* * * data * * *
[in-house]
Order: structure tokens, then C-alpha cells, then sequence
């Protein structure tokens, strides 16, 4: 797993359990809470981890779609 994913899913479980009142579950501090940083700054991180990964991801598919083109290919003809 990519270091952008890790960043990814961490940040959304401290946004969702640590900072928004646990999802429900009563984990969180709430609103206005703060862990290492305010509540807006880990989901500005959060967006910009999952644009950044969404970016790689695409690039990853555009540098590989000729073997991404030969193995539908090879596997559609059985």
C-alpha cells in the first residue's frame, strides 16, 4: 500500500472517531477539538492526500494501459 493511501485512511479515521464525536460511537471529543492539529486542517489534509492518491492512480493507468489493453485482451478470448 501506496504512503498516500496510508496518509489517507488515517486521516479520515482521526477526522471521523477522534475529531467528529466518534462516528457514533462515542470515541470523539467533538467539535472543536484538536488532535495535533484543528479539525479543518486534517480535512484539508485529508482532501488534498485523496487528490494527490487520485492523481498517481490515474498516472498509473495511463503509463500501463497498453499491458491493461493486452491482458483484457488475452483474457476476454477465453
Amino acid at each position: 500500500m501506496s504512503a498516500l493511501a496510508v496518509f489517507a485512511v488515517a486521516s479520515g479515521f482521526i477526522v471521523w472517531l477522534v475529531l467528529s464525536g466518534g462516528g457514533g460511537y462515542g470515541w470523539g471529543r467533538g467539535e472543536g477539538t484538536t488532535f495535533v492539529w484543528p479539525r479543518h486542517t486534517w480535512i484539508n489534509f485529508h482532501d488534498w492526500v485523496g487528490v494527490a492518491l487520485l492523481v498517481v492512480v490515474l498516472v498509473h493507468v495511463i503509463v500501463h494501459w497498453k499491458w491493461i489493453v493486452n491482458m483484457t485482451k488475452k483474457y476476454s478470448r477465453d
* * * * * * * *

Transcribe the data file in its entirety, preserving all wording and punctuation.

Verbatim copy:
[in-house]
Order: structure tokens, then C-alpha cells, then sequence
């Protein structure tokens, strides 16, 4: 797993359990809470981890779609 994913899913479980009142579950501090940083700054991180990964991801598919083109290919003809 990519270091952008890790960043990814961490940040959304401290946004969702640590900072928004646990999802429900009563984990969180709430609103206005703060862990290492305010509540807006880990989901500005959060967006910009999952644009950044969404970016790689695409690039990853555009540098590989000729073997991404030969193995539908090879596997559609059985």
C-alpha cells in the first residue's frame, strides 16, 4: 500500500472517531477539538492526500494501459 493511501485512511479515521464525536460511537471529543492539529486542517489534509492518491492512480493507468489493453485482451478470448 501506496504512503498516500496510508496518509489517507488515517486521516479520515482521526477526522471521523477522534475529531467528529466518534462516528457514533462515542470515541470523539467533538467539535472543536484538536488532535495535533484543528479539525479543518486534517480535512484539508485529508482532501488534498485523496487528490494527490487520485492523481498517481490515474498516472498509473495511463503509463500501463497498453499491458491493461493486452491482458483484457488475452483474457476476454477465453
Amino acid at each position: 500500500m501506496s504512503a498516500l493511501a496510508v496518509f489517507a485512511v488515517a486521516s479520515g479515521f482521526i477526522v471521523w472517531l477522534v475529531l467528529s464525536g466518534g462516528g457514533g460511537y462515542g470515541w470523539g471529543r467533538g467539535e472543536g477539538t484538536t488532535f495535533v492539529w484543528p479539525r479543518h486542517t486534517w480535512i484539508n489534509f485529508h482532501d488534498w492526500v485523496g487528490v494527490a492518491l487520485l492523481v498517481v492512480v490515474l498516472v498509473h493507468v495511463i503509463v500501463h494501459w497498453k499491458w491493461i489493453v493486452n491482458m483484457t485482451k488475452k483474457y476476454s478470448r477465453d